A YouGov survey commissioned by the RSA and the Food Foundation last week found that 40% of us feel a stronger sense of local community, 39% are more in touch with friends and family and just 9% want a complete return to normal. All these terms are freighted with ambiguity but the numbers suggest that we may be witnessing a similar swing from ‘me’ to ‘we’.

Will we swing back to a ‘me society’ in 6 months time or can the shifts be sustained?

Of course the numbers can only provide part of the picture. 

Here’s a glimpse of how it feels to be balancing trust and risk at the moment

His students are refugees and asylum seekers and he feels like he’s their only point of contact as services shut around them and they’re quite isolated. So he’s checking in with them, on their mental wellbeing, using emojis in chat, sending pizzas on birthdays and he knows this is beyond his usual remit as teacher, and imagines it will change next week when zoom teaching resumes ‘because it should’.
Observatory contributor

Trusting starts with noticing. We are hearing a lot of people talking about discovering the needs of others for the first time and perhaps also discovering something new about themselves.
Nick Sinclair, for example, shared this observation from the Local Area Coordination Network:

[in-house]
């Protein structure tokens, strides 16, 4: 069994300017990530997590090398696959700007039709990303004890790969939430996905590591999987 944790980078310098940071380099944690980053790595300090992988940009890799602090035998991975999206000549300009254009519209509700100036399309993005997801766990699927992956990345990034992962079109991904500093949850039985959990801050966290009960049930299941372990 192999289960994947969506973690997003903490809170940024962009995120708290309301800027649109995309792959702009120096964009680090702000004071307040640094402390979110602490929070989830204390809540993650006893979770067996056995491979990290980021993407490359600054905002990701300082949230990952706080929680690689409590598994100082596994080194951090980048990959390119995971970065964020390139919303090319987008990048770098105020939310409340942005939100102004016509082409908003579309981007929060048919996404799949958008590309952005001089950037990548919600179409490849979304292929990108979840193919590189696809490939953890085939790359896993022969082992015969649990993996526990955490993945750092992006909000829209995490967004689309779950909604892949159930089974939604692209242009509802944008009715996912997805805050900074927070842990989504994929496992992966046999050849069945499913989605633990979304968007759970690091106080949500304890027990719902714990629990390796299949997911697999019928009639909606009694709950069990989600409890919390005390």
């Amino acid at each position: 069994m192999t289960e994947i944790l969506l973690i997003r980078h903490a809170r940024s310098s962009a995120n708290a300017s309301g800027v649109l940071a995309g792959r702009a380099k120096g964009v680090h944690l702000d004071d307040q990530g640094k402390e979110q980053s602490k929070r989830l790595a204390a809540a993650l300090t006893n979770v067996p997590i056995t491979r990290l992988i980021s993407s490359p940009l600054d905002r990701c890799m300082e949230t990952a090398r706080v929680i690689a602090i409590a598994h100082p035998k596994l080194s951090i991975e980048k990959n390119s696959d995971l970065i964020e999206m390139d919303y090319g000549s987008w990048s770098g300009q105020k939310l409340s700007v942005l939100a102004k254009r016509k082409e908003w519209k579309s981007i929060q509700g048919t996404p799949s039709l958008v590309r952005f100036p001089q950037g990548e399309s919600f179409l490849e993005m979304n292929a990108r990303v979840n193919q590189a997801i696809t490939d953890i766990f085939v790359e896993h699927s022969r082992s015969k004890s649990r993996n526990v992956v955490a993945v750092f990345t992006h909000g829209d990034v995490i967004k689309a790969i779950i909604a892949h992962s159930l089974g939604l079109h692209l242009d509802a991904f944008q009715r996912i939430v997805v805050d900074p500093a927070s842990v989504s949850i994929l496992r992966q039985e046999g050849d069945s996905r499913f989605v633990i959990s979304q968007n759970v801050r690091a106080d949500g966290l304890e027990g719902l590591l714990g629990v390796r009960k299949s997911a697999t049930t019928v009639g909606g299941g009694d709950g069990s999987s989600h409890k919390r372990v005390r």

One elderly resident in Waltham Forest has started cooking for her neighbour.  It transpires that for the last year the neighbour had been surviving only on sandwiches and this has been the first time she’s had hot food for a long time. The lady has been touched by that and it has lifted them both incredibly.” 

We hear of other examples of trust – councils and independent foundations making grants to charities without the usual forms and restriction, statutory services giving  discretionary budgets to staff for spending on urgent needs, again without the normal protocols and cross sector collaborations underpinned by relationships rather than contracts. Again all this involves thinking differently about risk but as Giles Gibbons CEO of Good Business told us this week “trust is now the true currency”.